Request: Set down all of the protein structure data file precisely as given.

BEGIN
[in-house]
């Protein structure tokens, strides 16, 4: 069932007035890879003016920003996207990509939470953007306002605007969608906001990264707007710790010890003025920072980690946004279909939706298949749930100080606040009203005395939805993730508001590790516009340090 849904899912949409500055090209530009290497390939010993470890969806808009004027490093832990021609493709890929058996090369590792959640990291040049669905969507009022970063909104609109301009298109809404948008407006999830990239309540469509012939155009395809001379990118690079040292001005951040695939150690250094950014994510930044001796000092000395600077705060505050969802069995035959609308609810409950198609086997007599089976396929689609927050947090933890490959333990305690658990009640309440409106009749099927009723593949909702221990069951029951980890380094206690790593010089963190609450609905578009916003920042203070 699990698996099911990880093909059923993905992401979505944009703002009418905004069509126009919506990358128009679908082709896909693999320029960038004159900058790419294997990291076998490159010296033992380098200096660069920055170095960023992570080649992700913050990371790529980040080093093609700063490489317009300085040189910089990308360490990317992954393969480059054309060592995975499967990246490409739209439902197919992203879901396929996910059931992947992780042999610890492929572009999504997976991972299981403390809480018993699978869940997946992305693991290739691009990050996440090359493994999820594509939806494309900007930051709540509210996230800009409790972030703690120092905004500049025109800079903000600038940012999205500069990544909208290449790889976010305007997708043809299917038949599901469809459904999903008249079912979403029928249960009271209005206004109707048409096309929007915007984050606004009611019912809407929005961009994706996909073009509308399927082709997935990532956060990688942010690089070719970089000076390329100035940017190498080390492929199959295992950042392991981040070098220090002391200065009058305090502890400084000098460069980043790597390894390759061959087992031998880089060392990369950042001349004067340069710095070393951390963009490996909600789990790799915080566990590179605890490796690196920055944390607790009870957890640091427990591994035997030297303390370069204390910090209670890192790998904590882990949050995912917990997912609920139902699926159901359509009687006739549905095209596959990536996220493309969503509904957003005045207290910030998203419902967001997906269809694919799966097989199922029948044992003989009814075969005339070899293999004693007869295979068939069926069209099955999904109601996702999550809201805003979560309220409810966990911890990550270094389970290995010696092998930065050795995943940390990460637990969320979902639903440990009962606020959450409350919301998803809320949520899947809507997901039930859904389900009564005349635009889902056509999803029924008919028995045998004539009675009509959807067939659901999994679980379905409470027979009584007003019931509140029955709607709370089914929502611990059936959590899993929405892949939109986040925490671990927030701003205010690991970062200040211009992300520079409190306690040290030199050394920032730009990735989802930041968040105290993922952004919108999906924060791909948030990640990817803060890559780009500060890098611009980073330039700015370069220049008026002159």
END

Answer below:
[in-house]
């Protein structure tokens, strides 16, 4: 069932007035890879003016920003996207990509939470953007306002605007969608906001990264707007710790010890003025920072980690946004279909939706298949749930100080606040009203005395939805993730508001590790516009340090 849904899912949409500055090209530009290497390939010993470890969806808009004027490093832990021609493709890929058996090369590792959640990291040049669905969507009022970063909104609109301009298109809404948008407006999830990239309540469509012939155009395809001379990118690079040292001005951040695939150690250094950014994510930044001796000092000395600077705060505050969802069995035959609308609810409950198609086997007599089976396929689609927050947090933890490959333990305690658990009640309440409106009749099927009723593949909702221990069951029951980890380094206690790593010089963190609450609905578009916003920042203070 699990698996099911990880093909059923993905992401979505944009703002009418905004069509126009919506990358128009679908082709896909693999320029960038004159900058790419294997990291076998490159010296033992380098200096660069920055170095960023992570080649992700913050990371790529980040080093093609700063490489317009300085040189910089990308360490990317992954393969480059054309060592995975499967990246490409739209439902197919992203879901396929996910059931992947992780042999610890492929572009999504997976991972299981403390809480018993699978869940997946992305693991290739691009990050996440090359493994999820594509939806494309900007930051709540509210996230800009409790972030703690120092905004500049025109800079903000600038940012999205500069990544909208290449790889976010305007997708043809299917038949599901469809459904999903008249079912979403029928249960009271209005206004109707048409096309929007915007984050606004009611019912809407929005961009994706996909073009509308399927082709997935990532956060990688942010690089070719970089000076390329100035940017190498080390492929199959295992950042392991981040070098220090002391200065009058305090502890400084000098460069980043790597390894390759061959087992031998880089060392990369950042001349004067340069710095070393951390963009490996909600789990790799915080566990590179605890490796690196920055944390607790009870957890640091427990591994035997030297303390370069204390910090209670890192790998904590882990949050995912917990997912609920139902699926159901359509009687006739549905095209596959990536996220493309969503509904957003005045207290910030998203419902967001997906269809694919799966097989199922029948044992003989009814075969005339070899293999004693007869295979068939069926069209099955999904109601996702999550809201805003979560309220409810966990911890990550270094389970290995010696092998930065050795995943940390990460637990969320979902639903440990009962606020959450409350919301998803809320949520899947809507997901039930859904389900009564005349635009889902056509999803029924008919028995045998004539009675009509959807067939659901999994679980379905409470027979009584007003019931509140029955709607709370089914929502611990059936959590899993929405892949939109986040925490671990927030701003205010690991970062200040211009992300520079409190306690040290030199050394920032730009990735989802930041968040105290993922952004919108999906924060791909948030990640990817803060890559780009500060890098611009980073330039700015370069220049008026002159």